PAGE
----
Embattled Palo Alto Police Chief Lynne Johnson should step down as police chief in the face of a firestorm of protest about her comments relating to how officers relate to minority persons, the Palo Alto Weekly concludes today in an editorial.
The recommendation comes despite Johnson's long history as "a strong advocate for modern policing practices that are respectful of civil liberties" and for "increasing diversity of all kinds within police department's."
"The problem -- why it is essential that Chief Johnson now retire -- is that she has repeatedly fumbled one of her most important job responsibilities: communicating effectively with the public," the editorial states.
It cited earlier communications problems relating to the year-long investigation into alleged embezzlement within the Palo Alto Children's Theatre -- which the Santa Clara County District Attorney's office declined to prosecute -- and a general inability over several years to get information out in a timely manner on significant crimes or hazardous circumstances.
Noting that her 33 years rising through the ranks of the department "should be respected and honored" the Weekly concludes that "there comes a time when flaws become so obvious and circumstances so tangled that new leadership is required -- for the good of the department, the city and the community.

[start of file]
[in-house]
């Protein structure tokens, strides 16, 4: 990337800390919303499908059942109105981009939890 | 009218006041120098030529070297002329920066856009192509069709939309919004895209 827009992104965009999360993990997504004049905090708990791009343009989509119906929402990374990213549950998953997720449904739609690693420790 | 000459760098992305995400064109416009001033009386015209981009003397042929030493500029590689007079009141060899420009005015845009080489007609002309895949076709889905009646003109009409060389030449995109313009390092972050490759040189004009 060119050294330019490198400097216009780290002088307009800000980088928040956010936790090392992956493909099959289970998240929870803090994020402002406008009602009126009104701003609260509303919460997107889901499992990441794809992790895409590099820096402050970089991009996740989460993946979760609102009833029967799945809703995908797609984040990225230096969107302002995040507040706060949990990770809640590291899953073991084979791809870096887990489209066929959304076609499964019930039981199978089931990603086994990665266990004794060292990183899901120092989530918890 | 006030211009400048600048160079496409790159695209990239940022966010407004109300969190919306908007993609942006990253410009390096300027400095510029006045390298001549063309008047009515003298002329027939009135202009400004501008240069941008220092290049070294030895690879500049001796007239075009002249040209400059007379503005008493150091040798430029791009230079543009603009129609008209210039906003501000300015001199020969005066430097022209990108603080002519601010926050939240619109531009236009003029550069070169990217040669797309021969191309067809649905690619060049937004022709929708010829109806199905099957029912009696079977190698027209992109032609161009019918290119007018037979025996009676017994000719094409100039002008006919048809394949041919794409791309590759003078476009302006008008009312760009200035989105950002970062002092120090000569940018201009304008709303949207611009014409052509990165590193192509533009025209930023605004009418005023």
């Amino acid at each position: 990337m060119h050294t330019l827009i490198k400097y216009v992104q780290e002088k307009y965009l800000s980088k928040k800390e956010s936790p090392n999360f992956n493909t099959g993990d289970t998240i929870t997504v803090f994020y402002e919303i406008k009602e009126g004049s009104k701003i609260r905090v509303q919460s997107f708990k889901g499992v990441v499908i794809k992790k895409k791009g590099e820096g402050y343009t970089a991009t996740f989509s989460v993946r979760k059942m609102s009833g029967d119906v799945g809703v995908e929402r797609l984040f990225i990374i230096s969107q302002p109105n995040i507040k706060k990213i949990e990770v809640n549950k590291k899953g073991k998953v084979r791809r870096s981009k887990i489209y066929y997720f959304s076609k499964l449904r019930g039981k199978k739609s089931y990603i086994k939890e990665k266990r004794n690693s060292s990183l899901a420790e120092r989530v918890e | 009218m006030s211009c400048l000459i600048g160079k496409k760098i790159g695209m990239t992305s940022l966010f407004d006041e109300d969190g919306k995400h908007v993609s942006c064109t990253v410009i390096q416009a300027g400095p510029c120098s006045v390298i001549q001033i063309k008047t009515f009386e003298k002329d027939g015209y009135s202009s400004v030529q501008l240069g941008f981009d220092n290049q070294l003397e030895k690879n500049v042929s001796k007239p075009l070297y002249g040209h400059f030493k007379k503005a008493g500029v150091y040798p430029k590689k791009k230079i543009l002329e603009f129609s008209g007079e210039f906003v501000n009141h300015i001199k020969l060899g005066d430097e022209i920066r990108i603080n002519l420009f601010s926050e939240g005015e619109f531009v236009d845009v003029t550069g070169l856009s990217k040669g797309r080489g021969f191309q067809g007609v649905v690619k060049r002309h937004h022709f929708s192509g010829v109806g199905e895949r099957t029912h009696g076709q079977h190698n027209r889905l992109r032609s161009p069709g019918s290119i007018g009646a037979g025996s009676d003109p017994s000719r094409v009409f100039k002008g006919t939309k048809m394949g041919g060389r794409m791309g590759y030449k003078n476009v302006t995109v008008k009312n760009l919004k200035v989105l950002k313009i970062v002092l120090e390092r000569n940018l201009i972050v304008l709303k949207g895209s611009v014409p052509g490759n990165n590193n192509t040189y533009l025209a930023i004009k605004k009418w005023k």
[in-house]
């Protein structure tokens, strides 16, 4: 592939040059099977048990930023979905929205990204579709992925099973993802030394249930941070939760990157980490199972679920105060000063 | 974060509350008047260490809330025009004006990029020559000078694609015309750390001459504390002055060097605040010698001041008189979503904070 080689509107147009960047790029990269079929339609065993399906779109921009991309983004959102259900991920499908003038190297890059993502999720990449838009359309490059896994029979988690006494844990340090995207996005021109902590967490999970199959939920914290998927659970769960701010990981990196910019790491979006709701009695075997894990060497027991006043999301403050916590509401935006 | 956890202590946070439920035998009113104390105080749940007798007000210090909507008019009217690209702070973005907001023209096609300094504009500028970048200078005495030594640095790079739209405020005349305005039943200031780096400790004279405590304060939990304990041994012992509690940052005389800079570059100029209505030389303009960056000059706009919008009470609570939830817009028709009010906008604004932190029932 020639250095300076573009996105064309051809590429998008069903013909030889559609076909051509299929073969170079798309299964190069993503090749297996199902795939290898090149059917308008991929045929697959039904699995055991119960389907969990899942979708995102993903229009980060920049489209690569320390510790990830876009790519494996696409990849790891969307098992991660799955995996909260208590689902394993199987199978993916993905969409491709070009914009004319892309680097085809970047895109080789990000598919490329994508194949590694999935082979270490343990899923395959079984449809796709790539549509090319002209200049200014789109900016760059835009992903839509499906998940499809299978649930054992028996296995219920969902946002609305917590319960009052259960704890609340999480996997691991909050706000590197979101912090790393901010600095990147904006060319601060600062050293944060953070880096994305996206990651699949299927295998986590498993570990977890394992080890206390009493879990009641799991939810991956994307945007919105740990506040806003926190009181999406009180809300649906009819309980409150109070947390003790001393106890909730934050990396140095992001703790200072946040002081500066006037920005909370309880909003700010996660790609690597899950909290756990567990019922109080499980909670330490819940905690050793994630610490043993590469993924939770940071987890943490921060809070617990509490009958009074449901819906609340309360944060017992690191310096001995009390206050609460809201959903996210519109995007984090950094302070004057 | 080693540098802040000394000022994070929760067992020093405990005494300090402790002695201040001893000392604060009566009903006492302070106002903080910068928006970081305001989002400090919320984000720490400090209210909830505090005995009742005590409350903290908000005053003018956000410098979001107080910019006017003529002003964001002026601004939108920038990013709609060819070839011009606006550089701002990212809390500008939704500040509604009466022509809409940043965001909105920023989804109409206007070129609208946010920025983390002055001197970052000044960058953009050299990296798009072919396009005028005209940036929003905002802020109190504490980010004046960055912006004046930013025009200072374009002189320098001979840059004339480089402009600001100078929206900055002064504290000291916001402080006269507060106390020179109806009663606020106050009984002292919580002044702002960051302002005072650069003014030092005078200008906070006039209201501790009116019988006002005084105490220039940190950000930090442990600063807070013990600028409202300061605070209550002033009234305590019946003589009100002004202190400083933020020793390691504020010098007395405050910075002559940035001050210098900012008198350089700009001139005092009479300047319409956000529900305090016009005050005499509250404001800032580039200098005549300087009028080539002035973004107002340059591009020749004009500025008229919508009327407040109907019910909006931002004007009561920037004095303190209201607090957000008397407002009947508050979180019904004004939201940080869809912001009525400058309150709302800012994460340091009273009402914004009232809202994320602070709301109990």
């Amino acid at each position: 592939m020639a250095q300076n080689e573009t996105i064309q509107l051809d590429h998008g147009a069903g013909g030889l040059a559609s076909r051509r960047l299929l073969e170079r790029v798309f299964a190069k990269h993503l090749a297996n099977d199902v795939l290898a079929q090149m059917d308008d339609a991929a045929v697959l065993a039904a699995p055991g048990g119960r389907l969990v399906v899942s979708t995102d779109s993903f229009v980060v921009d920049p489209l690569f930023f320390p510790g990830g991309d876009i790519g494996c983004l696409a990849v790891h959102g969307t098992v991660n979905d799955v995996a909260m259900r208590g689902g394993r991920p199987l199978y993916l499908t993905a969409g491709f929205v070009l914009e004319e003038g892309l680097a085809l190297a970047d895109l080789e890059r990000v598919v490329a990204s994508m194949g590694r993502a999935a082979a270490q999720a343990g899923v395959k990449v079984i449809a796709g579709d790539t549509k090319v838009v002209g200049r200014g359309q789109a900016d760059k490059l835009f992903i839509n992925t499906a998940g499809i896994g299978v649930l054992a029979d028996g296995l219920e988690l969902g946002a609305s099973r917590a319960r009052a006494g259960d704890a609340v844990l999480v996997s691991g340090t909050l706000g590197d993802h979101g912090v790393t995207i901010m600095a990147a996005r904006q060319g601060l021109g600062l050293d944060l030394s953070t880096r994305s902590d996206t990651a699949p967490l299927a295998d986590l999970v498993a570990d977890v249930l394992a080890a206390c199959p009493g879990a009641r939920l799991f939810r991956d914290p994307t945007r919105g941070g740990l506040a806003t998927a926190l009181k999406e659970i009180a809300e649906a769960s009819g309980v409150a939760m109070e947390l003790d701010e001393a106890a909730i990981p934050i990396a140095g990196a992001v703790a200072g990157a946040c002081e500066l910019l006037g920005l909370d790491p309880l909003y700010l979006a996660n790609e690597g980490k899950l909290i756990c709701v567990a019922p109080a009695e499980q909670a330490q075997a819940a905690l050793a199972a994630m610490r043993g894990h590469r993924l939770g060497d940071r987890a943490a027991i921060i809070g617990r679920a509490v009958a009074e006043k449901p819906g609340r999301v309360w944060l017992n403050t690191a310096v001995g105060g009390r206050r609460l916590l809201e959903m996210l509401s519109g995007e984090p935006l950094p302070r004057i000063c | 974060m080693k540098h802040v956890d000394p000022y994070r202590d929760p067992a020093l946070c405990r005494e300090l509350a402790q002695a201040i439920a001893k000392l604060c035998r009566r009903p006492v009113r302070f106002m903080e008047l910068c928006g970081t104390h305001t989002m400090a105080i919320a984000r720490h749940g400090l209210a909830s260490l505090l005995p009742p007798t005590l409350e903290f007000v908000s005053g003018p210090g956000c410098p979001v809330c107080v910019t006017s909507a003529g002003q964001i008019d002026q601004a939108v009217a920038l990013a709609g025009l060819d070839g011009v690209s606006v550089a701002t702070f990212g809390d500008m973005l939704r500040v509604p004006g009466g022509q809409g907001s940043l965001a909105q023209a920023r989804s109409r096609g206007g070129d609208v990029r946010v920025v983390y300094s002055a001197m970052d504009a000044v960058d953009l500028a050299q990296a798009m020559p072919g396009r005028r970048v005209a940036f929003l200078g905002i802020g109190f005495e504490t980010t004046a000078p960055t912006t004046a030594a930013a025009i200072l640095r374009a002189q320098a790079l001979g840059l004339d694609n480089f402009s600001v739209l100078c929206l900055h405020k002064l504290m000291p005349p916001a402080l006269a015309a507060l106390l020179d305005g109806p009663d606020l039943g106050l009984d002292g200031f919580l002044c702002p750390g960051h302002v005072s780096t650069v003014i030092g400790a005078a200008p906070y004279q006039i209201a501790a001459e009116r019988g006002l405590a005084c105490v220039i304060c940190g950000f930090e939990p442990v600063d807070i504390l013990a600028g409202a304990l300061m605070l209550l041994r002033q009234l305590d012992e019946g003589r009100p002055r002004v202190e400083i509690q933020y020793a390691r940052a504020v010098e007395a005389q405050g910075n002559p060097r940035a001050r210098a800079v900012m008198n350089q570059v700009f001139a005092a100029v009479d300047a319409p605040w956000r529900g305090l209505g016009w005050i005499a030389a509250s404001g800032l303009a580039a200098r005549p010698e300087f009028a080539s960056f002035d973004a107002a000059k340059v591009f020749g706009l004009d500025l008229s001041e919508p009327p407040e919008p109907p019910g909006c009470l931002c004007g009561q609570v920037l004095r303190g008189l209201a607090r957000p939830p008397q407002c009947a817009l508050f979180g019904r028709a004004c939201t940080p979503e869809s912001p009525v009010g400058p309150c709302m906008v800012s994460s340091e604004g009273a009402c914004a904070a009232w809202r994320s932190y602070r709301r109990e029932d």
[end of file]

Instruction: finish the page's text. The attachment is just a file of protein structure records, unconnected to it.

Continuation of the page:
"Sadly, we believe that point was reached last week," the editorial concludes.
The final reference was to a fateful meeting with citizens Thursday night in which Johnson said in response to a question that officers had been instructed to make polite "consensual contact" contact with black men who match other descriptions of men committing a series of strong-arm robberies, including several near Caltrain stations.
Comments in follow-up TV interviews compounded the confusion and news reports nationally characterized her statements as advocating "racial profiling," which is illegal. She has since apologized repeatedly and extensively for her "misspoken" comments, saying they do not reflect her personal beliefs or departmental policy.
Weekly Editor Jay Thorwaldson said the editorial positions are determined by an Editorial Board dialogue that includes a review of relevant information and circumstances. He said the conclusion was difficult personally for him as he has known and respected Johnson since she joined the department in the 1970s as a patrol officer.